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Is the jnlr a load of nonsense ?

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  • Registered Users Posts: 2,119 ✭✭✭Ger Roe


    As previously explained, the JNLR is a statistic sample report, and as such it is highly complex and well regarded within the statistical science realm.

    Is it a perfectly accurate measurement of listenership ? .... of course not. But it does not have to be. It just has to be accepted by those who pay for it to be undertaken. Remember, it was introduced as the single benchmark definition simply because different reports and methodologies will produce different results. The agreed imposition of a single source survey for the radio industry, has its roots in two different listenership surveys undertaken by pirates Radio Nova and Sunshine Radio in the 1980's, where each station used a different major market research company to undertake surveys at the same time, and they each came up with different results. This caused major questions to be asked within the research industry at the time - if two leading research companies, operating in the same market, at the same time, come up with different results, how can the science and their reputations be trusted?

    The JNLR is not a perfect system by any means, but there can only be one listenership report quoted for all stations and therefore it is the industry accepted benchmark. The only people who have to accept the results, are those who pay for the survey to be undertaken. It is accepted as an imperfect system, but the imperfections apply to all participants and each then has to work to achieve results for themselves, working from within that system. In fact, it is due to the survey results being so focused and detailed, that each station can drill down and find some age group, or gender group, or day-part time, they they can prove to dominate the market in. Who cares about these declarations, is different discussion.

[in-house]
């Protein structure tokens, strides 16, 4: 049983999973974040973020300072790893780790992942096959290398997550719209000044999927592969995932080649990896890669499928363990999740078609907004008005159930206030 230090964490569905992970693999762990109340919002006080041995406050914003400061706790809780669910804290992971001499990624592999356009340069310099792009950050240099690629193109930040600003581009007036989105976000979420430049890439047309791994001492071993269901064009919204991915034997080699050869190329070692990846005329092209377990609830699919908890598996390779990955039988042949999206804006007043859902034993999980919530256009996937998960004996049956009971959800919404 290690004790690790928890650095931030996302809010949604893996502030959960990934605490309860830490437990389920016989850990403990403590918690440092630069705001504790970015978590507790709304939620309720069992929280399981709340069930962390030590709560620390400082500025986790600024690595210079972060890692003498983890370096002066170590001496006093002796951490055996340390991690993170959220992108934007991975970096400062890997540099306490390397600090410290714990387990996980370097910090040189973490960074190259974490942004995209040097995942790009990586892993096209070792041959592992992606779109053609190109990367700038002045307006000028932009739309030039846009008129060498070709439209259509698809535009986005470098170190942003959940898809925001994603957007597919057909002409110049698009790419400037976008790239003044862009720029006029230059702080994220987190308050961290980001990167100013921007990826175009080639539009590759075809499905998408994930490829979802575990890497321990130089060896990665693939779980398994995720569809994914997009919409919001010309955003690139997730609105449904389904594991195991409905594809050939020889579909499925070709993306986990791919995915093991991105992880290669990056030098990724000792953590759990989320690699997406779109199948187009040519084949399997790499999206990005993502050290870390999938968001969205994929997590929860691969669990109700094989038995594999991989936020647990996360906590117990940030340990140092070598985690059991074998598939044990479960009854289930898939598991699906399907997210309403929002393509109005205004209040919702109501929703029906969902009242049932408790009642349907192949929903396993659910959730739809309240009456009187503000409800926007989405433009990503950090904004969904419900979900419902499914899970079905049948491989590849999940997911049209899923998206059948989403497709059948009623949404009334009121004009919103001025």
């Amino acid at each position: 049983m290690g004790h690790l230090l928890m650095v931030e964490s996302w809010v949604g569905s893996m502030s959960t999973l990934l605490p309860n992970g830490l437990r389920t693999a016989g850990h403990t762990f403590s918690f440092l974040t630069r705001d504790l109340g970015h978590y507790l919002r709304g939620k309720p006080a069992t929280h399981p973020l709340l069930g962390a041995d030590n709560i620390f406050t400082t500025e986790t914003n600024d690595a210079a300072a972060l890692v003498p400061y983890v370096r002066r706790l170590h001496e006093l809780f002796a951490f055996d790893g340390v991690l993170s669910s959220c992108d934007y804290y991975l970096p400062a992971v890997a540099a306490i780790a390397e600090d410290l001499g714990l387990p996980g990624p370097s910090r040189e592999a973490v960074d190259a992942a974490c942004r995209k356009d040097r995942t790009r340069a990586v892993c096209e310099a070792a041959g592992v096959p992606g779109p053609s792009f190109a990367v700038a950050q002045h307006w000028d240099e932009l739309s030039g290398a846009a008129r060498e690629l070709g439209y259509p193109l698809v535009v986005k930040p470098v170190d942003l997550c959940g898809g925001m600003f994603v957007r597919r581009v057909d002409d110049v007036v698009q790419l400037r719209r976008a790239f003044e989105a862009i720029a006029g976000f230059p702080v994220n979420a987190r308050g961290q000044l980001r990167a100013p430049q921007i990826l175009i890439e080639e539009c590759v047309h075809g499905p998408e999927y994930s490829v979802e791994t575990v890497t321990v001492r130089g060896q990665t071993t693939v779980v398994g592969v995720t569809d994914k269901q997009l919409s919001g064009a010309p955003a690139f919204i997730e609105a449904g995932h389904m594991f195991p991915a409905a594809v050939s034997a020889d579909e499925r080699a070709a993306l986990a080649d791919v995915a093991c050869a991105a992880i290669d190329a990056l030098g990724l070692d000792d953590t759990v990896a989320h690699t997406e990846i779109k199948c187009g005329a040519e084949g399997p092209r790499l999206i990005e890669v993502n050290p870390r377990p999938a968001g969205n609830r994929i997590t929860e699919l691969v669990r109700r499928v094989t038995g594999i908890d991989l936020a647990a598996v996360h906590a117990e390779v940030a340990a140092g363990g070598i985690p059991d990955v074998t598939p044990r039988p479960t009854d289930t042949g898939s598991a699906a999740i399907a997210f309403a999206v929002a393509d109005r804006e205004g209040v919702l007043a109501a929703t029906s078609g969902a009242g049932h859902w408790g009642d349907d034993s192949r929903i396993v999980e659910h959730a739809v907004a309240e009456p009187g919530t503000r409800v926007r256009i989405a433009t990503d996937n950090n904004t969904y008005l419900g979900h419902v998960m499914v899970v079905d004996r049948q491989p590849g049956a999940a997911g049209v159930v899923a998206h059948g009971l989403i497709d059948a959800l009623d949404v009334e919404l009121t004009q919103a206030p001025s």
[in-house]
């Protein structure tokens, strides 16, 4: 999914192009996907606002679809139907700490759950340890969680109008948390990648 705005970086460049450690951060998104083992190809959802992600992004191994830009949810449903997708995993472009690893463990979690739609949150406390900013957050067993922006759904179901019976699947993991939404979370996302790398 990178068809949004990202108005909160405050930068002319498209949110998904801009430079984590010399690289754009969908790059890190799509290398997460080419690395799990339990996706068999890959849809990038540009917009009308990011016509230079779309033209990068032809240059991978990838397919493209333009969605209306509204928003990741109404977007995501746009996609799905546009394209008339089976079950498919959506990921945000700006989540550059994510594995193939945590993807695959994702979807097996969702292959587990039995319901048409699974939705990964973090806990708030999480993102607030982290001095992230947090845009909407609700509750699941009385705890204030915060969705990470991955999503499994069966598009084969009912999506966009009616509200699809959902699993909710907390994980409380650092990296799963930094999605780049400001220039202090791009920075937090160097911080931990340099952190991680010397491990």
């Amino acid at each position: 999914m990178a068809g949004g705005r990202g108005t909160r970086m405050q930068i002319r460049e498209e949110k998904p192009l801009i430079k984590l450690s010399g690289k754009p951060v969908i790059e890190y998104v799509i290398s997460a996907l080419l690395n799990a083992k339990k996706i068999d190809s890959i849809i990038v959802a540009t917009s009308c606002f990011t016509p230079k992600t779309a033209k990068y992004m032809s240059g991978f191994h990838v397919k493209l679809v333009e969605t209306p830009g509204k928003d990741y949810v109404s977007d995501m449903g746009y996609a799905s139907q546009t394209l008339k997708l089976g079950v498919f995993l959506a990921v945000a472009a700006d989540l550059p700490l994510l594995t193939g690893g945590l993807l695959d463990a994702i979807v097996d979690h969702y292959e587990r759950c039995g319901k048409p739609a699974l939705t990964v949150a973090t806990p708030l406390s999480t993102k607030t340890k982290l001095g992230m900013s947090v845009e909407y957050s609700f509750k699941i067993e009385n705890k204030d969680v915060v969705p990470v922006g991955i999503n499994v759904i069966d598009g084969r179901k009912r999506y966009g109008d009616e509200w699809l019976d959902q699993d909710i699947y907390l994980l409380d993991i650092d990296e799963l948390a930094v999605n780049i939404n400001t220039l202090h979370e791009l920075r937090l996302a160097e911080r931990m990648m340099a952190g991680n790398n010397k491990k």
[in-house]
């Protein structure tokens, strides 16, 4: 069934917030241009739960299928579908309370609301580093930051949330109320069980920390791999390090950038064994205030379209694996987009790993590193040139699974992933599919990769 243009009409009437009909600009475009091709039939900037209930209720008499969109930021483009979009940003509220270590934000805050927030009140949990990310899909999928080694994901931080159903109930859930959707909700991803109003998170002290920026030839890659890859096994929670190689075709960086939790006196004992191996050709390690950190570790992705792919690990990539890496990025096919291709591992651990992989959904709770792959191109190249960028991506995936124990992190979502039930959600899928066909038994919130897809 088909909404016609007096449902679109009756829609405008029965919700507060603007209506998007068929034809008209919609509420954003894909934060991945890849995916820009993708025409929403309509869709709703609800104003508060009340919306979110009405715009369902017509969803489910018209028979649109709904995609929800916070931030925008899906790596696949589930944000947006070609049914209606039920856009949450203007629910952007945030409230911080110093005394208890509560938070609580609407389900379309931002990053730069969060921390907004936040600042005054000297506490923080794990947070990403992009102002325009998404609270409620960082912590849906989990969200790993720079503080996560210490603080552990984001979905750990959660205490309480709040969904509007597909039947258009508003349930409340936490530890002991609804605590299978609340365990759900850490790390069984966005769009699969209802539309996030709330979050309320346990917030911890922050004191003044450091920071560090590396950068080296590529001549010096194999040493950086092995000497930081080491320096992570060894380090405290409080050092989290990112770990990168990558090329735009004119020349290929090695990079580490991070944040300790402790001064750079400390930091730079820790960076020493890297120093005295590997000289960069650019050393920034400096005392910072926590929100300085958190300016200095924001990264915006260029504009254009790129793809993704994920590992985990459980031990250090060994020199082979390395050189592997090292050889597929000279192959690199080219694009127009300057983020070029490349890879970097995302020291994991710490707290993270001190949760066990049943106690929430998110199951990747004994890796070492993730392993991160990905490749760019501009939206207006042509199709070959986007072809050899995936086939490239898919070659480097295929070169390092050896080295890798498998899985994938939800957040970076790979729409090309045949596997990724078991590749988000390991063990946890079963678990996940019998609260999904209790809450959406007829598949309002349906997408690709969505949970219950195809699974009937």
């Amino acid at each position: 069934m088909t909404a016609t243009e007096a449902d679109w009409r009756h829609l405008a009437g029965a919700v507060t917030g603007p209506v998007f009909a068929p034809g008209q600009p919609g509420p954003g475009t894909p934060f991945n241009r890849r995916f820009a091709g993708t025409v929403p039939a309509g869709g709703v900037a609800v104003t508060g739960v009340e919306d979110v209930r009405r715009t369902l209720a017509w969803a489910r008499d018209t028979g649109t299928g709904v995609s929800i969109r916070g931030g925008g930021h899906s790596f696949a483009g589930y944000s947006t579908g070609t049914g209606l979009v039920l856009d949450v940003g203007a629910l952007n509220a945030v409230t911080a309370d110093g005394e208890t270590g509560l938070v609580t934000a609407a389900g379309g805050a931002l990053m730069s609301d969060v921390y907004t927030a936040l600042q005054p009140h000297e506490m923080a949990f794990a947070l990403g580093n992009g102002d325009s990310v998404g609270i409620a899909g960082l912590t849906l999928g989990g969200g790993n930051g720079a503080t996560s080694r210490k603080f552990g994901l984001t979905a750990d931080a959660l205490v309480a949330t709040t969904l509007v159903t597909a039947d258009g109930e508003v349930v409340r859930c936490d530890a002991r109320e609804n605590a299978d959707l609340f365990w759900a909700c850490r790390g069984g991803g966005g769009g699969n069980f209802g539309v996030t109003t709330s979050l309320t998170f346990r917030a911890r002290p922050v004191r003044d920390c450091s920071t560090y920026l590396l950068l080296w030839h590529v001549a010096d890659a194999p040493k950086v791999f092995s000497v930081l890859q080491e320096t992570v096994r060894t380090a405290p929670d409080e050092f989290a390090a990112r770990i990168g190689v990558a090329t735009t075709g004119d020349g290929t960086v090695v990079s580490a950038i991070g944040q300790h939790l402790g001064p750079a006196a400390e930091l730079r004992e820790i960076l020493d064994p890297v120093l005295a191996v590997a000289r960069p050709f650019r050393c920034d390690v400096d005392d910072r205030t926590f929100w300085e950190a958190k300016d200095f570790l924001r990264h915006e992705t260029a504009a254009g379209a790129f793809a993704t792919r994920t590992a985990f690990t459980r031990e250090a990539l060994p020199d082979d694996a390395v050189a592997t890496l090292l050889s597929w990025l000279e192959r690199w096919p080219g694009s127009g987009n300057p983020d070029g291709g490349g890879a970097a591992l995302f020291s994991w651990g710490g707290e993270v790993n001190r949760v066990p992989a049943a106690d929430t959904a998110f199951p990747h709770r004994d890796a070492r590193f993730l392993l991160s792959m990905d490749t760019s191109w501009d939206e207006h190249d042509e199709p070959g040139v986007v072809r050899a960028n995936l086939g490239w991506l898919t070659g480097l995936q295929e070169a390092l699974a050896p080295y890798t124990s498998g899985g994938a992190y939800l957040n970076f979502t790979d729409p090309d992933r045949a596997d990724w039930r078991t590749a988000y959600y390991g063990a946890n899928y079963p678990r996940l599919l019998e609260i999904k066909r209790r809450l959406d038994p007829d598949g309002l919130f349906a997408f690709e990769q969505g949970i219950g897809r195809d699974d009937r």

Is recall recording perfectly reliable? - no. Does the recall system favour bigger and longer established stations? - yes. Do smaller and newer stations struggle to establish themselves on the JNLR? - yes. Are there better and more accurate systems available? - arguably. Would changes to the system be accepted by the stations that have long benefited from their positive results under the current system? - absolutely not.

    So to answer the original question - the JNLR is certainly not a load of nonsense : it is a highly complex piece of statistical analysis work. It may not be the best or most accurate way of determining actual listenership - But .... as long as it is accepted as the imperfect benchmark that it is, then it is doing its job, for those who pay for it.



  • Registered Users Posts: 2,860 ✭✭✭RoTelly


    Yeah I agree but ... I would like to see them ... why have they on been published recently.


    ______

    Just one more thing .... when did they return that car

    Yesterday



  • Registered Users Posts: 878 ✭✭✭radiotrickster


    Weren’t they last due in April or May? They must surely be due in the next few weeks



  • Registered Users Posts: 2,119 ✭✭✭Ger Roe


    The JNLR is conducted as multiple lengthy face to face individual participant interviews - Covid restrictions have had a major effect on data gathering.

    Last publication was Feb 10th 2022 - covering May - Dec 2021.

    https://info.ipsosmrbi.com/assets/files/jnlr/user_information/20-101888-JNLR-Feb'22-Press%20Release-Final.pdf



  • Registered Users Posts: 2,860 ✭✭✭RoTelly


    And restrictions were largely removed since and their publication had been suggested for June I think, but moved, its now 8 months later.

    Have you ever taken part in one of these face to face, or even over the telephone, surveys?


    ______

    Just one more thing .... when did they return that car

    Yesterday



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  • Registered Users Posts: 2,119 ✭✭✭Ger Roe